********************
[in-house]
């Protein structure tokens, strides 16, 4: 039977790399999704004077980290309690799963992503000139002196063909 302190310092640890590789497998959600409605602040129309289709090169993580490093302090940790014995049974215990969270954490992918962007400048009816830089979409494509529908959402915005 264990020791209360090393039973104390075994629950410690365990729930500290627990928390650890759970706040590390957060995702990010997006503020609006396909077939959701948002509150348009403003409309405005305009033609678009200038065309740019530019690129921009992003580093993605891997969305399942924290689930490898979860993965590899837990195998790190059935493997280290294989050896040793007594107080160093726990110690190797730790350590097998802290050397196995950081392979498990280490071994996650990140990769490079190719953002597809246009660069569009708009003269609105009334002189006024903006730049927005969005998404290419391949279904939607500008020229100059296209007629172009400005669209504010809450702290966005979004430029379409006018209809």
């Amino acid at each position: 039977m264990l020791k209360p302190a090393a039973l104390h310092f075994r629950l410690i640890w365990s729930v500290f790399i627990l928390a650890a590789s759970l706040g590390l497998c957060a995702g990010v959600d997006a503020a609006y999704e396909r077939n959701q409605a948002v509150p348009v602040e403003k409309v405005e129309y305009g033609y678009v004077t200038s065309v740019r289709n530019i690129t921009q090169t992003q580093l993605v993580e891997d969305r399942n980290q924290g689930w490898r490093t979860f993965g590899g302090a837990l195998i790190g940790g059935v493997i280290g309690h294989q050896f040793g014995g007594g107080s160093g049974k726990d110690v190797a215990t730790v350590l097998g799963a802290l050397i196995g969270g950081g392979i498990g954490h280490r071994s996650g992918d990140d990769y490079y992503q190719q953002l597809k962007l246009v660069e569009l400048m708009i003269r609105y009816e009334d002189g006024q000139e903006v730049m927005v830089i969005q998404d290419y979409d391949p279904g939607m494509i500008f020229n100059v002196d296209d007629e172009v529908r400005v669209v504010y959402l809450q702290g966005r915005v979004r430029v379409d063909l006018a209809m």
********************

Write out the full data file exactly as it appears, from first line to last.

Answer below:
[in-house]
């Protein structure tokens, strides 16, 4: 039977790399999704004077980290309690799963992503000139002196063909 302190310092640890590789497998959600409605602040129309289709090169993580490093302090940790014995049974215990969270954490992918962007400048009816830089979409494509529908959402915005 264990020791209360090393039973104390075994629950410690365990729930500290627990928390650890759970706040590390957060995702990010997006503020609006396909077939959701948002509150348009403003409309405005305009033609678009200038065309740019530019690129921009992003580093993605891997969305399942924290689930490898979860993965590899837990195998790190059935493997280290294989050896040793007594107080160093726990110690190797730790350590097998802290050397196995950081392979498990280490071994996650990140990769490079190719953002597809246009660069569009708009003269609105009334002189006024903006730049927005969005998404290419391949279904939607500008020229100059296209007629172009400005669209504010809450702290966005979004430029379409006018209809």
């Amino acid at each position: 039977m264990l020791k209360p302190a090393a039973l104390h310092f075994r629950l410690i640890w365990s729930v500290f790399i627990l928390a650890a590789s759970l706040g590390l497998c957060a995702g990010v959600d997006a503020a609006y999704e396909r077939n959701q409605a948002v509150p348009v602040e403003k409309v405005e129309y305009g033609y678009v004077t200038s065309v740019r289709n530019i690129t921009q090169t992003q580093l993605v993580e891997d969305r399942n980290q924290g689930w490898r490093t979860f993965g590899g302090a837990l195998i790190g940790g059935v493997i280290g309690h294989q050896f040793g014995g007594g107080s160093g049974k726990d110690v190797a215990t730790v350590l097998g799963a802290l050397i196995g969270g950081g392979i498990g954490h280490r071994s996650g992918d990140d990769y490079y992503q190719q953002l597809k962007l246009v660069e569009l400048m708009i003269r609105y009816e009334d002189g006024q000139e903006v730049m927005v830089i969005q998404d290419y979409d391949p279904g939607m494509i500008f020229n100059v002196d296209d007629e172009v529908r400005v669209v504010y959402l809450q702290g966005r915005v979004r430029v379409d063909l006018a209809m």